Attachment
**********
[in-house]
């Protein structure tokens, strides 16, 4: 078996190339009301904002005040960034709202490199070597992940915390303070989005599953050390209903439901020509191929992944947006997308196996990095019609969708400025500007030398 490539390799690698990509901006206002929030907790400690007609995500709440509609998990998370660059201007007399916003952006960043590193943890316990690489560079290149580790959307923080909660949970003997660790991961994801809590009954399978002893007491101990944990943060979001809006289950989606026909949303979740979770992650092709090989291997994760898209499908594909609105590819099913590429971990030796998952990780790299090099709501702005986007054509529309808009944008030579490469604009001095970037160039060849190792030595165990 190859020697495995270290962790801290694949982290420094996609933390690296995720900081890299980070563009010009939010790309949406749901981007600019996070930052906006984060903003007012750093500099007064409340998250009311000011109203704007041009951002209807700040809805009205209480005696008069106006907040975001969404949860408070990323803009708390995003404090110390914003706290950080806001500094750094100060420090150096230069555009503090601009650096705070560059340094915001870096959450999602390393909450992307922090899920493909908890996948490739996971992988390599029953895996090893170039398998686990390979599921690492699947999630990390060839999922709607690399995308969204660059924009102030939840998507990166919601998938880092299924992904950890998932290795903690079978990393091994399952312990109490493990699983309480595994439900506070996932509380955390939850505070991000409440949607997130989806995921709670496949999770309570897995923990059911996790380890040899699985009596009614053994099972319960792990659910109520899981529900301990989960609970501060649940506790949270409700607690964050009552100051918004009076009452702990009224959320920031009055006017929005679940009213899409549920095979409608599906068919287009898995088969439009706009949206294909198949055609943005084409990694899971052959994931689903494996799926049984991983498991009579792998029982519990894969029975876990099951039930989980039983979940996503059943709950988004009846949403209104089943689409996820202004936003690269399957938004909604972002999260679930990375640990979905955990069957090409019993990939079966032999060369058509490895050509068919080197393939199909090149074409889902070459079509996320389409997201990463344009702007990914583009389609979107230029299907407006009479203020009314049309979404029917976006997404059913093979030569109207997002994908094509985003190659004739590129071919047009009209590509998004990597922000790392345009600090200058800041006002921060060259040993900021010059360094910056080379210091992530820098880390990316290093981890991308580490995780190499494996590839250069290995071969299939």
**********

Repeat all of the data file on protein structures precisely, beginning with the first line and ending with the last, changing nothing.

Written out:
[in-house]
């Protein structure tokens, strides 16, 4: 078996190339009301904002005040960034709202490199070597992940915390303070989005599953050390209903439901020509191929992944947006997308196996990095019609969708400025500007030398 490539390799690698990509901006206002929030907790400690007609995500709440509609998990998370660059201007007399916003952006960043590193943890316990690489560079290149580790959307923080909660949970003997660790991961994801809590009954399978002893007491101990944990943060979001809006289950989606026909949303979740979770992650092709090989291997994760898209499908594909609105590819099913590429971990030796998952990780790299090099709501702005986007054509529309808009944008030579490469604009001095970037160039060849190792030595165990 190859020697495995270290962790801290694949982290420094996609933390690296995720900081890299980070563009010009939010790309949406749901981007600019996070930052906006984060903003007012750093500099007064409340998250009311000011109203704007041009951002209807700040809805009205209480005696008069106006907040975001969404949860408070990323803009708390995003404090110390914003706290950080806001500094750094100060420090150096230069555009503090601009650096705070560059340094915001870096959450999602390393909450992307922090899920493909908890996948490739996971992988390599029953895996090893170039398998686990390979599921690492699947999630990390060839999922709607690399995308969204660059924009102030939840998507990166919601998938880092299924992904950890998932290795903690079978990393091994399952312990109490493990699983309480595994439900506070996932509380955390939850505070991000409440949607997130989806995921709670496949999770309570897995923990059911996790380890040899699985009596009614053994099972319960792990659910109520899981529900301990989960609970501060649940506790949270409700607690964050009552100051918004009076009452702990009224959320920031009055006017929005679940009213899409549920095979409608599906068919287009898995088969439009706009949206294909198949055609943005084409990694899971052959994931689903494996799926049984991983498991009579792998029982519990894969029975876990099951039930989980039983979940996503059943709950988004009846949403209104089943689409996820202004936003690269399957938004909604972002999260679930990375640990979905955990069957090409019993990939079966032999060369058509490895050509068919080197393939199909090149074409889902070459079509996320389409997201990463344009702007990914583009389609979107230029299907407006009479203020009314049309979404029917976006997404059913093979030569109207997002994908094509985003190659004739590129071919047009009209590509998004990597922000790392345009600090200058800041006002921060060259040993900021010059360094910056080379210091992530820098880390990316290093981890991308580490995780190499494996590839250069290995071969299939």